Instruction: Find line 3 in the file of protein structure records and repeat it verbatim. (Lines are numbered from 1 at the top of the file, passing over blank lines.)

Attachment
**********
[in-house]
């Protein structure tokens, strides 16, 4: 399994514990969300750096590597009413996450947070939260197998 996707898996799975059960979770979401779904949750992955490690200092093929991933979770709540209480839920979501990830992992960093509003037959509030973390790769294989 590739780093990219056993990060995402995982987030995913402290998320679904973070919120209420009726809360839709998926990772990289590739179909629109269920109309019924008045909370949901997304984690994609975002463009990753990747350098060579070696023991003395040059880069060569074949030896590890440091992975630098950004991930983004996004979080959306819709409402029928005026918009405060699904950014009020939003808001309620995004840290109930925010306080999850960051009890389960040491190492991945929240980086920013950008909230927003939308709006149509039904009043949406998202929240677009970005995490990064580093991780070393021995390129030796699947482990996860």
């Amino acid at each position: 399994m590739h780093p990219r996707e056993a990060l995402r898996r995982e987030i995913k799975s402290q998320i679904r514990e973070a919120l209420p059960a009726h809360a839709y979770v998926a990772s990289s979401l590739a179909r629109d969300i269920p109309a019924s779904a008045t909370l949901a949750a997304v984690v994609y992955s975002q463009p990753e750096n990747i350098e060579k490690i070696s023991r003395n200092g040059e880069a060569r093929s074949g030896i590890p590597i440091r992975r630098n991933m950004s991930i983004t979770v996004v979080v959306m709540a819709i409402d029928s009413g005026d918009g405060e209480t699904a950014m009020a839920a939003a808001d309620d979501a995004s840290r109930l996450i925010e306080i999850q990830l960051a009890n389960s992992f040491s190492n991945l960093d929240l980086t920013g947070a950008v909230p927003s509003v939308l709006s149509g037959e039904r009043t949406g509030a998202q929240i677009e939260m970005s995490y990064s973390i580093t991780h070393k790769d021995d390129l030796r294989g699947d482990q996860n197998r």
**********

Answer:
């Amino acid at each position: 399994m590739h780093p990219r996707e056993a990060l995402r898996r995982e987030i995913k799975s402290q998320i679904r514990e973070a919120l209420p059960a009726h809360a839709y979770v998926a990772s990289s979401l590739a179909r629109d969300i269920p109309a019924s779904a008045t909370l949901a949750a997304v984690v994609y992955s975002q463009p990753e750096n990747i350098e060579k490690i070696s023991r003395n200092g040059e880069a060569r093929s074949g030896i590890p590597i440091r992975r630098n991933m950004s991930i983004t979770v996004v979080v959306m709540a819709i409402d029928s009413g005026d918009g405060e209480t699904a950014m009020a839920a939003a808001d309620d979501a995004s840290r109930l996450i925010e306080i999850q990830l960051a009890n389960s992992f040491s190492n991945l960093d929240l980086t920013g947070a950008v909230p927003s509003v939308l709006s149509g037959e039904r009043t949406g509030a998202q929240i677009e939260m970005s995490y990064s973390i580093t991780h070393k790769d021995d390129l030796r294989g699947d482990q996860n197998r």